Although the numbers of grandparents and other family members who help with childcare...read more
I know what you are thinking. You’ve read my profile and you’re thinking ‘here we go, yet another smug ex city-dweller who has found a better work/life balance by moving to an idyllic part of the country.’
Life must be perfect for me, right? Well, no actually.
Yes, my wife and I decided about three and a half years ago to leave our life (and paid employment) in London and move with our young daughter and new baby boy to be near the beautiful Cornish coast and all the attractive lifestyle changes it has to offer. But for all the good things about being down here – not having a daily commute, not being tied to a nine to five routine, getting to see more of the kids – I think ultimately my feelings were summed up by a columnist in the local paper who, talking about such ex-city dwellers like myself, concluded: ‘The stress isn’t less’.
Sure, it’s fine if you have a spare couple of million in the bank, but if you are one of the many people living in the countryside who have to make ends meet, month in month out, often the advantages can be blighted by feelings of anxiety and worry that are almost impossible to shake off. As anyone working for themselves will know, it’s not just a case of getting the work in the first place, it’s a case of making sure you get paid for it. So when you see your monthly salary has gone into your bank account as per usual, be grateful that you are not like me and praying for an overdue cheque to arrive before the mortgage has to come out. Now that is stress.
And when you are running out of options to use credit cards or plead with your bank manager for an overdraft until the cheques come in, you almost start longing for that daily commute and a home in the city just so you can have the comfort and security of a regular wage. Now I know the office-bound readers among you will be struggling to drum up any sympathy for me here, but really that isn’t the reason for writing about this. If you’re one of those people who feel tied down by a full- or part-time job and that it is forcing you to spend precious time away from your children, I want you to take my situation and use it to make you actually feel better about yours. For though you may only see your children for a little bit in the morning and little bit in the evening, you can enjoy this time with them without having money worries weighing that heavily on you. And the weekends are for you to enjoy time as a family and spend a little of the fruits of your labour by going for a day trip somewhere or buying some nice food from the supermarket to enjoy at home. You can hand over your debit card without thinking ‘am I going to have enough in a couple of weeks if I buy this…?’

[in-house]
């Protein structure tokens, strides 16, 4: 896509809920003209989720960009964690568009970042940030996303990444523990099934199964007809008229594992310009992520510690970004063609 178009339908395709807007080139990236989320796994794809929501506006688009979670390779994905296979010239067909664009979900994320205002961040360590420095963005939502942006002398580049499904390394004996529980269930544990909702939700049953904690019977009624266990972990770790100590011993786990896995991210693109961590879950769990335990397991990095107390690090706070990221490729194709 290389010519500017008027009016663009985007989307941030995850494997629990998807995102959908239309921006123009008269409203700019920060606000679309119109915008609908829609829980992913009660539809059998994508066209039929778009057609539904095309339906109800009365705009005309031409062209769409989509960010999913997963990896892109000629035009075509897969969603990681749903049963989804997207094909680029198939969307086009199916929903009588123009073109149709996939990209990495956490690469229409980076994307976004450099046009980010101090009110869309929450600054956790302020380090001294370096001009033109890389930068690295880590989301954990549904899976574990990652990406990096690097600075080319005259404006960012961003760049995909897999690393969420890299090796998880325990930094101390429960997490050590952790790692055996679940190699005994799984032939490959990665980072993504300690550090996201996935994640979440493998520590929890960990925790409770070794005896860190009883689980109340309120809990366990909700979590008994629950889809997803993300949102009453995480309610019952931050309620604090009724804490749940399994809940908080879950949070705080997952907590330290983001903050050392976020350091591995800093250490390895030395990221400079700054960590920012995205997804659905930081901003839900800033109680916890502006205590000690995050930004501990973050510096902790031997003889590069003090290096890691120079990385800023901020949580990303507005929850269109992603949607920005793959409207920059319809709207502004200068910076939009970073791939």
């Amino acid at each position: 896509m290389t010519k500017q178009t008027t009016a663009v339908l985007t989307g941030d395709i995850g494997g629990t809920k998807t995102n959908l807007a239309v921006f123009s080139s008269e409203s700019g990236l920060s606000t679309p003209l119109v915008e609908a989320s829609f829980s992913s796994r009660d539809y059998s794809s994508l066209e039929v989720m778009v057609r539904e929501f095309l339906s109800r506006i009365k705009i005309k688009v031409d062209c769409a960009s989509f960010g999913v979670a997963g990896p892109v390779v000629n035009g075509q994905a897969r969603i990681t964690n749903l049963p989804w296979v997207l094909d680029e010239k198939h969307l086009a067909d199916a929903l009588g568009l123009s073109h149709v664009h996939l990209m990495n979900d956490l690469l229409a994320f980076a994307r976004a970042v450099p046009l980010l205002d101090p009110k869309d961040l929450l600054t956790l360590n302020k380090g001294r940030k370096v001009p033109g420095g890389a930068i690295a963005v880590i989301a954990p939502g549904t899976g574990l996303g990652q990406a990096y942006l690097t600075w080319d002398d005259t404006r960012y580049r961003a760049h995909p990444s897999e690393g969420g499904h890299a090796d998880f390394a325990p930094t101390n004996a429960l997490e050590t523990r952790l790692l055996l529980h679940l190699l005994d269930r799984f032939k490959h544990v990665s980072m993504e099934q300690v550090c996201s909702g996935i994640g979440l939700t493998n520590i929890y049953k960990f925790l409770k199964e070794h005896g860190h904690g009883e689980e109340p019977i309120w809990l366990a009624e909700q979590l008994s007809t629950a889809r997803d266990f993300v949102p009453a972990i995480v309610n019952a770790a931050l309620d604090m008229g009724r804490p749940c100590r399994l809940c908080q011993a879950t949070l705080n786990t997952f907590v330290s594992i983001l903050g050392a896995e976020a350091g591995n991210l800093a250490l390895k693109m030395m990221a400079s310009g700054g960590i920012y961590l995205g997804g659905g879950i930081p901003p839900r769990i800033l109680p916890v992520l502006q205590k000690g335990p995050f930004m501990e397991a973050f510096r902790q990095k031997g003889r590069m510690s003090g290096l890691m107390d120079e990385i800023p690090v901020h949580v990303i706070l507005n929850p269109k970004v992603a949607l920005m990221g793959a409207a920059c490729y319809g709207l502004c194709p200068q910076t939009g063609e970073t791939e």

OK, you might have other work stresses and really feel bogged down by commuting, but for two days every week you can give yourself over to your children and enjoy your time to the full with them while they are so young without having to think when the next pay cheque is going to come through. I am not saying this feeling turns me into a grumpy dad all the time, leaving me unable to appreciate my two, but I’d be lying if I said I didn’t have my moments. And though the weekend draws to a close, you know there is going to be another one in five days time. I guess what I am trying to say is don’t feel guilty. Your children might not see you while you’re at work, but they’ll appreciate all the time you give over to them, without distraction, while you are at home. And without basic worries such as money, the easier this is to do. See, now who’s smug?